Laughter is the best medicine, or so the old saying goes. But what if laughter wasn’t the best medicine? What if laughter was the disease?
It all started in a boarding school in Tanganyika in January of 1962. These were heady times for the nation on Africa’s east coast: the country had only received its independence from Britain a few weeks previously, and it had yet to merge with Zanzibar to form the modern nation of Tanzania. Perhaps the joy of independence or the stress of what the future might hold was just too much. No one, it seems, will ever know for sure what the root cause of the epidemic was. All that’s known for sure is that someone told someone else a joke at an all-girls boarding school at Kashasha village on the morning of January 30, 1962. The three students involved in the joke became subject to uncontrollable fits of laughter, sometimes lasting only a few minutes, other times lasting as long as 16 hours. Since laughter is, in some sense, contagious, the laughter fits quickly spread to 95 of the school’s 159 students. The attacks left no permanent injuries, but the laughter fits did mean that few students could learn anything, so the school was shut down on March 18th.
You’ve probably seen a movie or TV show about communicable diseases where the doctors plot the spread of the disease. There will usually be at least one scene in the show or movie where the doctors urge a public official to act on the matter. As part of their plea, they’ll almost always have a fancy computer graphic of the disease spreading across the nation. Like the tentacles of an evil octopus, the graphic shows the disease spreading out from “ground zero” to invade the rest of the country.
As soon as the Kashasha school closed, all of the students went home… and the laughter epidemic spread across the region, almost exactly as it would in one of those maps in a Hollywood movie. Within 10 days of the school’s closure, 217 of the 10,000 people in the village of Nshamba, home to several of the boarding school girls, came down with the “laughing disease”. Several girls that attended a school in Ramashenye but lived near some of the girls from Kashasha infected their own school; within a couple of weeks, 48 of the 154 students there became “infected” and the school was shut down in mid-June. One of the girls that attended the Ramashenye school went back to her home in Kanyangereka when the school closed and promptly “infected” several members of her own family, who in turn “infected” other villagers, who in turn “infected” people from other villages, causing two more schools to close. The “infection” would prove to be tough to eradicate at Kashasha school: after re-opening on May 21st, 57 additional students rapidly became “infected” and the school was shut down again in June.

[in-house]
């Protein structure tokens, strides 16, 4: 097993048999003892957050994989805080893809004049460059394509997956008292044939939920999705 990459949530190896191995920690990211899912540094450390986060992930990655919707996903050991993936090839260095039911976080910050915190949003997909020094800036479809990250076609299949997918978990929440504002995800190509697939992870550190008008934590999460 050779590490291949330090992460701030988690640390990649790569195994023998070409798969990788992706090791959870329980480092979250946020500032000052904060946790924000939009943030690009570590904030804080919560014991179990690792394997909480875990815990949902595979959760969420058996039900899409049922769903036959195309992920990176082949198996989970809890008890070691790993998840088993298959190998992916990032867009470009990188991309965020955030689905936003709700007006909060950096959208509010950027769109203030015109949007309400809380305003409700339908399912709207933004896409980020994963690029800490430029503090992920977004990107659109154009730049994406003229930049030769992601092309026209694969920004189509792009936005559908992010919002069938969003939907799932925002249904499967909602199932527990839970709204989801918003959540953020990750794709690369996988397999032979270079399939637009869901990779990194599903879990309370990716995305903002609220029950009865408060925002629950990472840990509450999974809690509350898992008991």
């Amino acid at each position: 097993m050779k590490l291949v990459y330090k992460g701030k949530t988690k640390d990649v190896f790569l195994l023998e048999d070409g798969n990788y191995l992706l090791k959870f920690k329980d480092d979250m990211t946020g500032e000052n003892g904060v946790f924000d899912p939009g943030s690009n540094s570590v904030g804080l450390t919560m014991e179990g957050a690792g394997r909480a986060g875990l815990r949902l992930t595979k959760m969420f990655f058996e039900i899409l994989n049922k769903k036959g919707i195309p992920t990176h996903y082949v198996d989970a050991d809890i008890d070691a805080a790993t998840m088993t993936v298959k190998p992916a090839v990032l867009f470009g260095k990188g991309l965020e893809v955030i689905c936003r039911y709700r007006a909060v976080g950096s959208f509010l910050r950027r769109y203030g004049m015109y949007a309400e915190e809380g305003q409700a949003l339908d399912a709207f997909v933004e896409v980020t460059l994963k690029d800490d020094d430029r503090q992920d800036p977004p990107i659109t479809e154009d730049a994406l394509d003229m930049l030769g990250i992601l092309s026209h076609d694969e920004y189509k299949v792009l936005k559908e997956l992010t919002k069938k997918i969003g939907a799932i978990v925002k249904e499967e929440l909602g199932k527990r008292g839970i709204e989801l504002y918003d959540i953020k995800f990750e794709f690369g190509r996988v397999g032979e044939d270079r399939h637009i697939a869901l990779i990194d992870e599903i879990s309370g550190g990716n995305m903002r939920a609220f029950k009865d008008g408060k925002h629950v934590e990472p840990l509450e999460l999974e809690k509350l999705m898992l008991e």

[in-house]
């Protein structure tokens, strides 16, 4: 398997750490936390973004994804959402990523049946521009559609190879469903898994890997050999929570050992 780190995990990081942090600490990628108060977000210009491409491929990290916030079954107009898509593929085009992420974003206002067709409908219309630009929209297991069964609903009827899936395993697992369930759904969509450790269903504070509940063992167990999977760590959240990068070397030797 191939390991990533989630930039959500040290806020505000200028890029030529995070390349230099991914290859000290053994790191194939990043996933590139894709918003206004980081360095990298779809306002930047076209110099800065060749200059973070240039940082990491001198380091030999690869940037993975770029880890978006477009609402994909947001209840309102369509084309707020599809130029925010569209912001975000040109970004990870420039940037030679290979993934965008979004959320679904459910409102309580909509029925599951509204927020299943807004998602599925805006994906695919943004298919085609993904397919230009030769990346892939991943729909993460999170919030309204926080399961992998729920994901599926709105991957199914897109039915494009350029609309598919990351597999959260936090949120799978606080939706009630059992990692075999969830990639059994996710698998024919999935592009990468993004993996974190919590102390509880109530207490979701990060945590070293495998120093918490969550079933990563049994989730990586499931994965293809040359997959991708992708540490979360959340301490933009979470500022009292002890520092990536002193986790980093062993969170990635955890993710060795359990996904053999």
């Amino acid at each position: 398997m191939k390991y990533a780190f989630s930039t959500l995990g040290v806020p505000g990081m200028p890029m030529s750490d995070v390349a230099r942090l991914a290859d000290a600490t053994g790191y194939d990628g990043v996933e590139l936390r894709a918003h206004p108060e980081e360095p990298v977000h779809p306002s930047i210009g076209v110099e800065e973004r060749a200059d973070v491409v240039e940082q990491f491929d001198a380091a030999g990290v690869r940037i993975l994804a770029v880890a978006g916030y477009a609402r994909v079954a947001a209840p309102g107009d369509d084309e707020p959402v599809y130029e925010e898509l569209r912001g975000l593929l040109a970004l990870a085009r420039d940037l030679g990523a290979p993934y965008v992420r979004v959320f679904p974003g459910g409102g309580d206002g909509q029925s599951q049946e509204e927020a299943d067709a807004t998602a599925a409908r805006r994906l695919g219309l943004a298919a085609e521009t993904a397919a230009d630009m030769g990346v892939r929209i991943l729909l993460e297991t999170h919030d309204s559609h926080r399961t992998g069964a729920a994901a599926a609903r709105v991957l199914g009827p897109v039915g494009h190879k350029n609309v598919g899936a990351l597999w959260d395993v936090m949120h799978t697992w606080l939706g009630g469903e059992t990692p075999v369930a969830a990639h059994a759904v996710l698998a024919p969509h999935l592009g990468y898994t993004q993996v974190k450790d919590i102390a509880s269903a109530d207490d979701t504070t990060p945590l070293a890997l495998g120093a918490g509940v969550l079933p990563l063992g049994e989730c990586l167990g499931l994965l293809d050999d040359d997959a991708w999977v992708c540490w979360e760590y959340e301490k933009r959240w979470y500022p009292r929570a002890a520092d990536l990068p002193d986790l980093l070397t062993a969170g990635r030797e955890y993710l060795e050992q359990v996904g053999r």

By the time the “disease” finally ran its course in June 1964, the laughter epidemic had “infected” around 1,000 people and caused the closure of 14 schools in the area. Just like a “real” epidemic, the only effective preventative measure seemed to be quarantining villages yet to be touched by the disease.
Scientists, both then and now, have been able to conclusively rule out any biological or environmental cause of the “disease”. Whatever it was, the epidemic was not caused by a virus or bacteria, or some chemical in the food supply or environment. There is no historical mention of a similar disease in the area, nor is there any word for it in any of the indigenous languages. In fact, scientists were completely puzzled by the initial spread of the “disease” at the Kashasha school. The girls lived in a dormitory-style arrangement there, yet the “disease” didn’t seem to follow any of the known rules of modern pathology. Girls that shared rooms with “infected” students didn’t necessarily become infected themselves. The disease didn’t follow any known pattern of friendship or location.
Once the disease left the school, however, a pattern became clear: adolescent females at mission-run schools were first to be infected. They would then take the disease home to infect their mothers and other female relatives. Young boys appeared to be somewhat susceptible to the disease, however adult men appeared to be completely immune to the epidemic. There is also not a single instance of a “person of stature” in the community – policemen, doctors or schoolteachers, either male or female – becoming infected. Europeans and other Westerners seemed to have immunity, too. In fact, the disease seemed to follow a strict path along tribal and familial lines. If a female relative, a male relative, and a complete stranger of either gender were locked in a room with an “infected” person, the disease would probably infect the female relative, possibly infect the male, and would almost never infect the stranger.
The “Tanganyika Laughter Epidemic”, as the disease is called, has remained a curiosity in medical textbooks for 40 years now. Although many in the medical community are interested in the epidemic, the fact that the disease only caused laughter, sore muscles and extreme irritability in its subjects means that there’s little priority in researching the matter further. “Mass hysteria” seems to be modern medicine’s conclusion about the incident, although that in itself it pretty interesting, as certifiable cases of mass hysteria are vanishingly rare in human history, especially in the modern era. Cases of mass hysteria in Germany and Italy in the wake of the Black Death are well-known (and I’ll write something about that in the next few days), but examples in the modern era are limited to lynchings and a few other incidents. Cases such as the Tanganyika Laughter Epidemic are amazingly rare.
So enjoy your day… but you might want to think twice about telling that joke at the water cooler!
Read more about the epidemic here.